Monday, August 1, 2016

Leave Those TEACHERS Alone

Welcome to August. As of this writing, the days of Summer are beginning their quickening towards Fall. The Memorial Day cookout has passed, as well as the 4th of July celebrations. Now, the next major picnic on the horizon isn't until Labor Day (when we celebrate mothers giving birth?!?). And, as some would say, the end of that nice, long Summer vacation that is the envy of everyone who knows a school teacher.

Hog wash!

This particular post is not just to educate the so-called envious among us. Nor is it just to comfort those where the teacher in question is a spouse or mother. But rather, it is to comfort those who wear the moniker of "teacher" - boldly, proudly.

To bring this into perspective, I am one who calls his spouse a teacher. Not only a teacher, but a public school teacher no less.

This is significant, as my history includes a Christianity where the only proper school a teacher should teach in, and where the only school the progeny of our loins should be educated in, is the Christian (or private) school. As both the educators and the education of the public variety are (wrongly) considered less than second rate.

And what did this narrow-minded religious nut do? He married a public school teacher.

"Then the eyes of them were opened . . . " (Genesis 3:7a)

Somewhere in the middle of July my wife starts getting the questions:

"So how is your summer vacation?"
"Enjoying your time off?"
"Must be nice to have the whole summer off, huh?"

"Horse hockey!" - Colonel Sherman T. Potter

Read those questions again, but this time, give them a heavy coat of envy.

Let me share with you a bit of what I've learned being married to a public school teacher:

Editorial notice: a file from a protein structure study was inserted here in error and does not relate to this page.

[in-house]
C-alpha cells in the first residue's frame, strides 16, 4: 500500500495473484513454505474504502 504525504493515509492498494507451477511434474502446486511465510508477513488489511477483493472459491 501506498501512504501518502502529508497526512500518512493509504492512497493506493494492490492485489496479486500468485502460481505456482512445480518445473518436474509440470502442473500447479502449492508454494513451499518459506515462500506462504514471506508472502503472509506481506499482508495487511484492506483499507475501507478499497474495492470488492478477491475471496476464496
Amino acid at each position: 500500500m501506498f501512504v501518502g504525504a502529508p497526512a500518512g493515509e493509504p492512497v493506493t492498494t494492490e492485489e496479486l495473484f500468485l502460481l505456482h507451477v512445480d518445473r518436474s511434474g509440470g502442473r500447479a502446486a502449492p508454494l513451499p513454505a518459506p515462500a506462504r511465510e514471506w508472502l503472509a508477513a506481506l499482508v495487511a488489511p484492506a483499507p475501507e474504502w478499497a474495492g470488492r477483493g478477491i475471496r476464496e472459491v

They get between three and four weeks of vacation a year; just like most of us. "Wait, J.P., your math is off. From the end of May until the end of August is more than four weeks." And you are right. EXCEPT, my wife (as most teachers can attest to) does not "start" vacation when the last school bell chimes. Oh no. She spends quite a bit of time finishing up paperwork and setting up schedules (of a large number of students that meet with a variety of different teachers with a large number of students). Then after that she is furthering her education (at her own expense) studying ways to better herself in her craft.

After that she gets a few weeks off.

And after that she goes back to the paperwork of future students, and reviewing and correcting schedules (as things change so much with students entering and leaving the district - not to mention having to coordinate the changes submitted by those other teachers effected by the previous changes).

Even during the Winter and Spring "breaks", a teacher spends much of their time working on end of quarter/semester paperwork, and preparations for the next quarter/semester. Add to that trying to be the family's "Wonder Woman" during holidays (preparation, cooking, cleaning, etc.)

The difference between us and them is that where we can pretty much schedule our vacation for at any time of the year, a teacher is UNABLE to take time off (unless sick - and even then they are working from home) from the end of August until the end of May.

During the school year a teacher works pretty much seven days a week, for far more hours a day than you. I have said this many times: (and remember, this is coming from a former religious fanatic) You couldn't pay me enough to be a teacher.

Oh, I could go on (and I have) here, and here, and here to name a few.

And so has my wife.

So, for those of you short-sighted folks who think being a teacher is easy money with summers "off", get a clue.

I look forward to the official end of the school year, for at that time I get my wife back. For the rest of the year (and such a long year it is) she belongs to your kids.

Oh, and if you are looking for an easy way to destroy marriage, and raise the divorce rate, go ahead and make it so kids have to go to school year 'round.

©Emittravel 2016

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